Like many tech-savvy folks, I quit Instagram over the terms of service fiasco. It was the last straw after recent updates had left the app unstable, often crashing after merely taking a photo— the main feature of the thing. After Instagram sold out out by Facebook, I mused on the price of free apps, but opted to keep with the service, with a wait and see attitude. Thankfully, Flickr was there to catch the fall, having been Frankensteined back to life with a new, non-sucky iPhone app. I quickly paid for a year of Flickr Pro to cement our rekindled relationship.
I’m a bit behind, but I recently read Ryan Block’s reasons for quitting Instagram, and it reminded me of the Faustian pact we make, when we sign up for any free service. The diabolical favors we get from Facebook, Instagram, Twitter, or any of an (un)holy host of services is that we get to connect with people, often people we want to connect with, for the price of giving up our
soul privacy. Some of us have a harder time turning this deal down than others.
Ryan Block’s willingness to just up and shut down his Facebook and Instagram accounts with little regret has me envious, and his story of old, zombified social networks harassing him from beyond the grave is familiar. But, Ryan’s not the only one turning things off. Thomas Brand dropped a lot of social networks, recently, and a bunch of other services as well, opting to stick, exclusively, with App.Net.  Patrick Rhone isn’t leading the charge, but predicts 2013 will be the “year of opt-out.” I sort of hope he’s right, but as it stands now, I can’t opt-out of a lot of this crap.
All my friends, and all the technology-savvy members of my family are on Facebook. My job requires a LinkedIn profile. I paid for an account on App.Net, but most everyone I want to communicate with or hear from is on Twitter. When all of your friends and co-workers are completely up-and-up, tech-savvy people with the sort of money to blow on paid social networks, it’s easy to uproot yourself, draw the line in the sand, and say “I’m going to live here now” without worrying about all the people you left behind. Chances are, most of them are where you are too.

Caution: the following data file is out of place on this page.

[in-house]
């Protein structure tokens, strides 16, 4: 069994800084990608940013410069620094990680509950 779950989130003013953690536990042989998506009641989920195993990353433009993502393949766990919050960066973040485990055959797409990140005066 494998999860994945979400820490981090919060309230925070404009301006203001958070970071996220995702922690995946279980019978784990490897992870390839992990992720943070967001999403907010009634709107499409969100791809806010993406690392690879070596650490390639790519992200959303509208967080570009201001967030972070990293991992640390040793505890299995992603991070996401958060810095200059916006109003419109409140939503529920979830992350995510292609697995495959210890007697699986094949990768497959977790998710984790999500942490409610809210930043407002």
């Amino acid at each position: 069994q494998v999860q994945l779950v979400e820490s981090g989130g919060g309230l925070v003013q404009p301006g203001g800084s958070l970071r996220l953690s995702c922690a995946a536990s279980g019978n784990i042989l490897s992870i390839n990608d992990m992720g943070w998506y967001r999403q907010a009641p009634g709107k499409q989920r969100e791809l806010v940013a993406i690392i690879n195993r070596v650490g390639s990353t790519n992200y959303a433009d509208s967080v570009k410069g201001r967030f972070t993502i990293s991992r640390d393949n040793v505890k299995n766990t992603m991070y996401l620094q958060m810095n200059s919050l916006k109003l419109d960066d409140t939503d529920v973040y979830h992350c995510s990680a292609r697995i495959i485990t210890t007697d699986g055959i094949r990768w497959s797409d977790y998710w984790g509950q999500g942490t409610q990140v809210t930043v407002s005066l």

It’s probably no coincidence that in an industry as fairly monocultural as technology journalism (From The Magazine, subscription required) that the services tech journalists use are generally monocultural in makeup. Please don’t assuming I’m making the same case as those who say App.Net is a symptom of “white flight”. The case I’m making is that when your circles consist more of technology oriented people, you can afford to be a bit more cavalier about how you associate with them.
Back here, on terra firma, we have to go to where the action is. When the people you care about exist only in those places that you have to give up a part of yourself to join, the choices are either to give up that pound of flesh, or snub them. I don’t say this lightly. I already quit Facebook once, and they dragged me back, kicking and screaming, for more. Right now, I’m getting far more out of Twitter and Facebook than it feels like they’re getting out of me. App.Net is still waiting to be worth the $36 I paid for it.
The party won’t come to me. I don’t have that kind of sway over the people I care about. Instead, I have to go to the party. I’ve made the deal with the devil, and I’m okay with that, but it’s the devil I know. It’s also the devil all my friends know. That makes a lot of difference. For me, price of disconnection is worse than the price of connection.
And yes, that is how they get you.
I’ve nothing to say about the other things Brand gave up, such as the iPhone and MacOS at home, except “better him than me.” ↩